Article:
small intestinal tumors
Small intestinal tumors are uncommon in cats and dogs. The majority of intestinal tumors are malignant and include lymphoma (especially cats), adenocarcinoma and leiomyosarcoma. The metastatic risk for malignant tumors is moderate with metastasis to the regional lymph nodes, liver and lungs relatively common.
Ultrasonography is recommended for both diagnosis and clinical staging. Other diagnostic tests include contrast radiographs (barium study) and endoscopy. A preoperative diagnosis is sometimes not possible and surgery may be required to both diagnose and treat gastric tumors.
An abdominal ultrasound is recommended to check for metastasis to the regional lymph nodes and liver. Chest radiographs or CT scans are done to check for metastasis to the lungs.
The majority of intestinal tumors are treated with surgical resection with wide margins (3-5 cm) and end-to-end anastomosis. Lymphoma can be treated with multiagent chemotherapy protocols, but surgery is still often required for definitive diagnosis. Chemotherapy, using a combination of cisplatin and 5-fluorouracil, has been described for dogs with intestinal adenocarcinoma.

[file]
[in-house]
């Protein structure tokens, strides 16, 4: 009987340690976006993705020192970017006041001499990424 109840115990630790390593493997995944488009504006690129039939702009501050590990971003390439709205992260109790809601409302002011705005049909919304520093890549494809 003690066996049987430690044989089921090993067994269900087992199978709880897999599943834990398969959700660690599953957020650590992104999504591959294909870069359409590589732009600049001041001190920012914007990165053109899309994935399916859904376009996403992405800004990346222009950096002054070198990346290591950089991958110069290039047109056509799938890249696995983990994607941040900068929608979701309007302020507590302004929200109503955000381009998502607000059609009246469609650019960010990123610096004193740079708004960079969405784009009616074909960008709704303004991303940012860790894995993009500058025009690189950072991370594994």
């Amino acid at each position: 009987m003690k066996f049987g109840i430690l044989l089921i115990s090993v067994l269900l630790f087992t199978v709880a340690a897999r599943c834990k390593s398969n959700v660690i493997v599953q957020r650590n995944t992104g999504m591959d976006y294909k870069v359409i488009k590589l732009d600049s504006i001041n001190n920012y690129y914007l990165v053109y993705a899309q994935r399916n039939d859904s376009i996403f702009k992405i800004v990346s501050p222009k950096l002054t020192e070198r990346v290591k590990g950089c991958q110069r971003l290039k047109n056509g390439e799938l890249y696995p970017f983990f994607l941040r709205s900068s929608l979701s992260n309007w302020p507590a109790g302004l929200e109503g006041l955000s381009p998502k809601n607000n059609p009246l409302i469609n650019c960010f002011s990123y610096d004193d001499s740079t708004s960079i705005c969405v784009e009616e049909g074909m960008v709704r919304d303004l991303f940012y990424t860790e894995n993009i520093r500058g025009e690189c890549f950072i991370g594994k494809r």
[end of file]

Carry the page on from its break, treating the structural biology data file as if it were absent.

The median survival time for cats with intestinal lymphoma treated with chemotherapy is 201-280 days. The prognosis is better for cats responding to chemotherapy with a median survival time greater than 11 months. The median survival time for cats with surgically excised intestinal adenocarcinoma is up to 15 months and this is not decreased by metastasis to the lymph nodes. The prognosis is very poor for cats with intestinal mast cell tumor because of widespread metastasis at the time of diagnosis.
In dogs, the median survival times following intestinal resection and anastomosis is 16 days for mast cell tumor, 300 days for adenocarcinoma, and 21 months for leiomyosarcoma.
To be updated